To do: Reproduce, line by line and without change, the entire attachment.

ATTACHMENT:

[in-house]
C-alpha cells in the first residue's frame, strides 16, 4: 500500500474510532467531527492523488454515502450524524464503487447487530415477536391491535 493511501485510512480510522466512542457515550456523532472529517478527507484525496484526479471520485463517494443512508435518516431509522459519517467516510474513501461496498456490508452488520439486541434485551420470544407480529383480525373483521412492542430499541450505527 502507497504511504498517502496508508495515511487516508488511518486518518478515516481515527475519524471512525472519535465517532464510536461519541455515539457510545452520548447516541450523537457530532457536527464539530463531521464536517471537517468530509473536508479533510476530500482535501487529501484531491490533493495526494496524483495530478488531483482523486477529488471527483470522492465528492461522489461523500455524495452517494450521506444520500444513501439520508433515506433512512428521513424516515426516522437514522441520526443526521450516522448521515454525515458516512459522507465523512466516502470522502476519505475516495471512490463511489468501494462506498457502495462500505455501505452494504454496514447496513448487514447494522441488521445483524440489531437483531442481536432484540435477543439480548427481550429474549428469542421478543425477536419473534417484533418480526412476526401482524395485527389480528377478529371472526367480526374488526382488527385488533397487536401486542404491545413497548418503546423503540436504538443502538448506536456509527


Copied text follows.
[in-house]
C-alpha cells in the first residue's frame, strides 16, 4: 500500500474510532467531527492523488454515502450524524464503487447487530415477536391491535 493511501485510512480510522466512542457515550456523532472529517478527507484525496484526479471520485463517494443512508435518516431509522459519517467516510474513501461496498456490508452488520439486541434485551420470544407480529383480525373483521412492542430499541450505527 502507497504511504498517502496508508495515511487516508488511518486518518478515516481515527475519524471512525472519535465517532464510536461519541455515539457510545452520548447516541450523537457530532457536527464539530463531521464536517471537517468530509473536508479533510476530500482535501487529501484531491490533493495526494496524483495530478488531483482523486477529488471527483470522492465528492461522489461523500455524495452517494450521506444520500444513501439520508433515506433512512428521513424516515426516522437514522441520526443526521450516522448521515454525515458516512459522507465523512466516502470522502476519505475516495471512490463511489468501494462506498457502495462500505455501505452494504454496514447496513448487514447494522441488521445483524440489531437483531442481536432484540435477543439480548427481550429474549428469542421478543425477536419473534417484533418480526412476526401482524395485527389480528377478529371472526367480526374488526382488527385488533397487536401486542404491545413497548418503546423503540436504538443502538448506536456509527